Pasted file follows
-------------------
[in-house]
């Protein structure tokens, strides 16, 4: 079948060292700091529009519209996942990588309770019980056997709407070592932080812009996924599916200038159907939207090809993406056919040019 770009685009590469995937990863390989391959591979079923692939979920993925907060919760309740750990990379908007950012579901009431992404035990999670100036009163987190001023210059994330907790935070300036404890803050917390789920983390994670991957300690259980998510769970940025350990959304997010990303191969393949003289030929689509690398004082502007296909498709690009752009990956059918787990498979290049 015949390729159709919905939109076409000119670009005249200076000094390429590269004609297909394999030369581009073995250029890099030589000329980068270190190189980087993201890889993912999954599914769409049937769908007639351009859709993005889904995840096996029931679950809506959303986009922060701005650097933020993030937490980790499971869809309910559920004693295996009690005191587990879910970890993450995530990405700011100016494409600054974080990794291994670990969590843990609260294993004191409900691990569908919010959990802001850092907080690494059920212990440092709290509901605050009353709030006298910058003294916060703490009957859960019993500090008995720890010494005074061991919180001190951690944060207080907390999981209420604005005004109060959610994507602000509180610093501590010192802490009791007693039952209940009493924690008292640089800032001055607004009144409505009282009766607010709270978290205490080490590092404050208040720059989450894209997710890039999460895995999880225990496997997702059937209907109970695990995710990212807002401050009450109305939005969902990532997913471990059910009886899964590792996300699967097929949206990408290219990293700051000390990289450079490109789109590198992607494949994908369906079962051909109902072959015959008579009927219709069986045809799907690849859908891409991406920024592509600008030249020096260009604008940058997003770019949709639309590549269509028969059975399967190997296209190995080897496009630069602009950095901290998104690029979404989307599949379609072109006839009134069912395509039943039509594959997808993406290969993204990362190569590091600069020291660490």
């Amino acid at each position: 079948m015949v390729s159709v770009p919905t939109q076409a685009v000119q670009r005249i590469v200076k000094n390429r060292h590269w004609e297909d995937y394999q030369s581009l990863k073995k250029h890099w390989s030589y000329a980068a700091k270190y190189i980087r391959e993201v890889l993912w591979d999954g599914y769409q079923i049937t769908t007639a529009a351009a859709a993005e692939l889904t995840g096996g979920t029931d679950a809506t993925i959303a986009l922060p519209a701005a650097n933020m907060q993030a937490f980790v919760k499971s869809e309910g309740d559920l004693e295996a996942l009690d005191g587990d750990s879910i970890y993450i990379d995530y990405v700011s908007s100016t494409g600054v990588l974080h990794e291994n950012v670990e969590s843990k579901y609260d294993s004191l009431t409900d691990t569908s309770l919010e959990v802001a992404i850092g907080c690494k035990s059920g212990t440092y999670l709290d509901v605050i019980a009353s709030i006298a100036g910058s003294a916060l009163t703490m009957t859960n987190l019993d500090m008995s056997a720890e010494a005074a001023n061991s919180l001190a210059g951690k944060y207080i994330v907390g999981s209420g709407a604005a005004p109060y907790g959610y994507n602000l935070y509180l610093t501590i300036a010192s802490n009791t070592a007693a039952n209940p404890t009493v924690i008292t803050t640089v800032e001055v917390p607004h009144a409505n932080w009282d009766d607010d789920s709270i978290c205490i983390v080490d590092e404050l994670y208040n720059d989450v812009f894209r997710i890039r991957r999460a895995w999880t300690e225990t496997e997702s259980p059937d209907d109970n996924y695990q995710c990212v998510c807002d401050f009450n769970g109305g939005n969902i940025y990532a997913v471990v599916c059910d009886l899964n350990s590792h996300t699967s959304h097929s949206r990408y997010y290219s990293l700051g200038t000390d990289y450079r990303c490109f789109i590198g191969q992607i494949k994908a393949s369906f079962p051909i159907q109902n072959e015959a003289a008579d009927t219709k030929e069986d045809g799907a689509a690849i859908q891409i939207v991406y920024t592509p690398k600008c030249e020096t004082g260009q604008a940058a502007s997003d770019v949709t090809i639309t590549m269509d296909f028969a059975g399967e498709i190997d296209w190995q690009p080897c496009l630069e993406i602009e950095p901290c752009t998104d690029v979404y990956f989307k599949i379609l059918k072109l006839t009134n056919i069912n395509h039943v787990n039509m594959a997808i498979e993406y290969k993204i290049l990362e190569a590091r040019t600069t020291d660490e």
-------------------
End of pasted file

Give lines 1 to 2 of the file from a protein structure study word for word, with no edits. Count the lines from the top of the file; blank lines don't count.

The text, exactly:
[in-house]
């Protein structure tokens, strides 16, 4: 079948060292700091529009519209996942990588309770019980056997709407070592932080812009996924599916200038159907939207090809993406056919040019 770009685009590469995937990863390989391959591979079923692939979920993925907060919760309740750990990379908007950012579901009431992404035990999670100036009163987190001023210059994330907790935070300036404890803050917390789920983390994670991957300690259980998510769970940025350990959304997010990303191969393949003289030929689509690398004082502007296909498709690009752009990956059918787990498979290049 015949390729159709919905939109076409000119670009005249200076000094390429590269004609297909394999030369581009073995250029890099030589000329980068270190190189980087993201890889993912999954599914769409049937769908007639351009859709993005889904995840096996029931679950809506959303986009922060701005650097933020993030937490980790499971869809309910559920004693295996009690005191587990879910970890993450995530990405700011100016494409600054974080990794291994670990969590843990609260294993004191409900691990569908919010959990802001850092907080690494059920212990440092709290509901605050009353709030006298910058003294916060703490009957859960019993500090008995720890010494005074061991919180001190951690944060207080907390999981209420604005005004109060959610994507602000509180610093501590010192802490009791007693039952209940009493924690008292640089800032001055607004009144409505009282009766607010709270978290205490080490590092404050208040720059989450894209997710890039999460895995999880225990496997997702059937209907109970695990995710990212807002401050009450109305939005969902990532997913471990059910009886899964590792996300699967097929949206990408290219990293700051000390990289450079490109789109590198992607494949994908369906079962051909109902072959015959008579009927219709069986045809799907690849859908891409991406920024592509600008030249020096260009604008940058997003770019949709639309590549269509028969059975399967190997296209190995080897496009630069602009950095901290998104690029979404989307599949379609072109006839009134069912395509039943039509594959997808993406290969993204990362190569590091600069020291660490």